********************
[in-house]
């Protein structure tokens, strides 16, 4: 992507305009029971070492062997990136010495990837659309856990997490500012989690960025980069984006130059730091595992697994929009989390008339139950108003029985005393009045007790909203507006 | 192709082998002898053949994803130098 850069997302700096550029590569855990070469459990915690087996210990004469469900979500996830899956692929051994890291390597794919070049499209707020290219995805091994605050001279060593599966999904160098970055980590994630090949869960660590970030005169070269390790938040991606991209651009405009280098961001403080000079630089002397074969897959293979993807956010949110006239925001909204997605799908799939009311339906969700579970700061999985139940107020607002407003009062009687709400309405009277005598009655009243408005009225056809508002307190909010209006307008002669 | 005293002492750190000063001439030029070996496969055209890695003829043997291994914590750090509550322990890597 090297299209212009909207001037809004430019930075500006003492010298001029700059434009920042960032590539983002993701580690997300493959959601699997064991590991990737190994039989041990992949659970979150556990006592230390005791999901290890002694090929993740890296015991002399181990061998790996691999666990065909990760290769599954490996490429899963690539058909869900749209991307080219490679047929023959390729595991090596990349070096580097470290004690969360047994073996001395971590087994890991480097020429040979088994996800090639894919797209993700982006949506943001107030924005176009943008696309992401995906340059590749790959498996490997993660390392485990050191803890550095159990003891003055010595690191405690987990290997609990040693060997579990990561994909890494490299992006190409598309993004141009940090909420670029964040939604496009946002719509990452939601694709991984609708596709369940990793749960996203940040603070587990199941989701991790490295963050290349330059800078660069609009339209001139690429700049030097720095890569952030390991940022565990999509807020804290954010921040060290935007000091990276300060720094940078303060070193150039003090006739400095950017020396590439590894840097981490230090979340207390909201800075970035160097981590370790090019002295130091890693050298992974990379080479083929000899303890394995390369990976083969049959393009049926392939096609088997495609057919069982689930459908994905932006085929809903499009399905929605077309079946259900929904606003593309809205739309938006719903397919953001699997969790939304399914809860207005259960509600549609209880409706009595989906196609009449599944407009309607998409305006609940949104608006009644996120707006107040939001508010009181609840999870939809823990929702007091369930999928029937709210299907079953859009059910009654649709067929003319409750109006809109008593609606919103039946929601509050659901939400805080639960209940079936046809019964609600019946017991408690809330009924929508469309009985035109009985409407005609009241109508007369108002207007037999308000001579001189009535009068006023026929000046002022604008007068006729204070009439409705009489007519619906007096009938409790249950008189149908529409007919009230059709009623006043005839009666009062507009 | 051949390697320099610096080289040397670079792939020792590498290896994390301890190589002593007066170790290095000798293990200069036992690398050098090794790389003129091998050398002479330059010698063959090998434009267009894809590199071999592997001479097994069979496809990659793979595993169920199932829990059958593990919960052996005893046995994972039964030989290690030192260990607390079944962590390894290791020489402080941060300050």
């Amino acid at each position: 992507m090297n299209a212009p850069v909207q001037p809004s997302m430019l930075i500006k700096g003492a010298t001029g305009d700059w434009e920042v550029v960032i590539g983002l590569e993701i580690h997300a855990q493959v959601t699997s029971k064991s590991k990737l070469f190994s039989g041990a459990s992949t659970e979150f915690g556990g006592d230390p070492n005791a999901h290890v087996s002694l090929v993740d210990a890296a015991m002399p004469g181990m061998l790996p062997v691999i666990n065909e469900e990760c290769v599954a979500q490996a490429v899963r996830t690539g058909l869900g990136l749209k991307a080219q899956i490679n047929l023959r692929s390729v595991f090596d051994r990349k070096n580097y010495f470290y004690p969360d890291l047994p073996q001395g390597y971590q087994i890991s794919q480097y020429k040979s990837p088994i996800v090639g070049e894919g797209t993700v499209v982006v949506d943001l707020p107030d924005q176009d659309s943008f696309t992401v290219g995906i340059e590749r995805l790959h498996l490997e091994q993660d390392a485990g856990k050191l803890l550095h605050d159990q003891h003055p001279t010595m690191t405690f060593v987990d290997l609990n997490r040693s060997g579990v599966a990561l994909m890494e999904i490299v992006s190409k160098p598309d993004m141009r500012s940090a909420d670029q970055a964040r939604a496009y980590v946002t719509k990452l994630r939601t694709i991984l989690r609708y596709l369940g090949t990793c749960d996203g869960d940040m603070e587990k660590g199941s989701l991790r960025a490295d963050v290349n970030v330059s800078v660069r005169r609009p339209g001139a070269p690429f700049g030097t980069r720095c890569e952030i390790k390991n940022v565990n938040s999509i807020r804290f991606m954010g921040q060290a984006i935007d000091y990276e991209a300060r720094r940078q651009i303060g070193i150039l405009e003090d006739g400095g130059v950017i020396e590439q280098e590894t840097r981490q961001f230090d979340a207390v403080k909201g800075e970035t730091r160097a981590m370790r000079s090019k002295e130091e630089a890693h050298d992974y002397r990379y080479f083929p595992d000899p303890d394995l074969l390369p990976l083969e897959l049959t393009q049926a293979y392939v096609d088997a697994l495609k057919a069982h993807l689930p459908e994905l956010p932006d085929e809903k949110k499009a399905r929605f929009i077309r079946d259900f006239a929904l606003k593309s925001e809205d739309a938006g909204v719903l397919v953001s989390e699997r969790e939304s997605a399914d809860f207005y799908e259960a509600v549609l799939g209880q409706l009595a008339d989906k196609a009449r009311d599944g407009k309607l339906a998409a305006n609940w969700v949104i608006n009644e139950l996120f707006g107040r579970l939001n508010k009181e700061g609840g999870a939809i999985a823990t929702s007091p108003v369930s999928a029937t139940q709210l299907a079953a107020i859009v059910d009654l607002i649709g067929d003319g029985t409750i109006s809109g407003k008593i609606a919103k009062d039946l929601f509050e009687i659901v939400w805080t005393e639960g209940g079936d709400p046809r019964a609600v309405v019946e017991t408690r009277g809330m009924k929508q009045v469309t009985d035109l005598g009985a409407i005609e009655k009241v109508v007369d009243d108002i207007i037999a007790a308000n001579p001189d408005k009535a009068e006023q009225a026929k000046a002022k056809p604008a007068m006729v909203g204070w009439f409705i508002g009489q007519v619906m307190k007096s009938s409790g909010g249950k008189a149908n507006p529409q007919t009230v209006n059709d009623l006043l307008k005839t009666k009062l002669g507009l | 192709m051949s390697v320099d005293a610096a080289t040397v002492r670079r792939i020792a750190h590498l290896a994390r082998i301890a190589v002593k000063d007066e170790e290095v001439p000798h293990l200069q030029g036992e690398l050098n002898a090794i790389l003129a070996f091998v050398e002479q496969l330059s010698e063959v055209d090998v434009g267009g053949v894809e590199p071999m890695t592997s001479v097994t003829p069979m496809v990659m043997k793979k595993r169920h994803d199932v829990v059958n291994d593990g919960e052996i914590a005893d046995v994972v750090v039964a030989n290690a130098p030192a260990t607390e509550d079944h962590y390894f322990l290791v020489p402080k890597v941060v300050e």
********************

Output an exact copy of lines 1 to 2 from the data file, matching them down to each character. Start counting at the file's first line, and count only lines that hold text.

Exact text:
[in-house]
């Protein structure tokens, strides 16, 4: 992507305009029971070492062997990136010495990837659309856990997490500012989690960025980069984006130059730091595992697994929009989390008339139950108003029985005393009045007790909203507006 | 192709082998002898053949994803130098 850069997302700096550029590569855990070469459990915690087996210990004469469900979500996830899956692929051994890291390597794919070049499209707020290219995805091994605050001279060593599966999904160098970055980590994630090949869960660590970030005169070269390790938040991606991209651009405009280098961001403080000079630089002397074969897959293979993807956010949110006239925001909204997605799908799939009311339906969700579970700061999985139940107020607002407003009062009687709400309405009277005598009655009243408005009225056809508002307190909010209006307008002669 | 005293002492750190000063001439030029070996496969055209890695003829043997291994914590750090509550322990890597 090297299209212009909207001037809004430019930075500006003492010298001029700059434009920042960032590539983002993701580690997300493959959601699997064991590991990737190994039989041990992949659970979150556990006592230390005791999901290890002694090929993740890296015991002399181990061998790996691999666990065909990760290769599954490996490429899963690539058909869900749209991307080219490679047929023959390729595991090596990349070096580097470290004690969360047994073996001395971590087994890991480097020429040979088994996800090639894919797209993700982006949506943001107030924005176009943008696309992401995906340059590749790959498996490997993660390392485990050191803890550095159990003891003055010595690191405690987990290997609990040693060997579990990561994909890494490299992006190409598309993004141009940090909420670029964040939604496009946002719509990452939601694709991984609708596709369940990793749960996203940040603070587990199941989701991790490295963050290349330059800078660069609009339209001139690429700049030097720095890569952030390991940022565990999509807020804290954010921040060290935007000091990276300060720094940078303060070193150039003090006739400095950017020396590439590894840097981490230090979340207390909201800075970035160097981590370790090019002295130091890693050298992974990379080479083929000899303890394995390369990976083969049959393009049926392939096609088997495609057919069982689930459908994905932006085929809903499009399905929605077309079946259900929904606003593309809205739309938006719903397919953001699997969790939304399914809860207005259960509600549609209880409706009595989906196609009449599944407009309607998409305006609940949104608006009644996120707006107040939001508010009181609840999870939809823990929702007091369930999928029937709210299907079953859009059910009654649709067929003319409750109006809109008593609606919103039946929601509050659901939400805080639960209940079936046809019964609600019946017991408690809330009924929508469309009985035109009985409407005609009241109508007369108002207007037999308000001579001189009535009068006023026929000046002022604008007068006729204070009439409705009489007519619906007096009938409790249950008189149908529409007919009230059709009623006043005839009666009062507009 | 051949390697320099610096080289040397670079792939020792590498290896994390301890190589002593007066170790290095000798293990200069036992690398050098090794790389003129091998050398002479330059010698063959090998434009267009894809590199071999592997001479097994069979496809990659793979595993169920199932829990059958593990919960052996005893046995994972039964030989290690030192260990607390079944962590390894290791020489402080941060300050």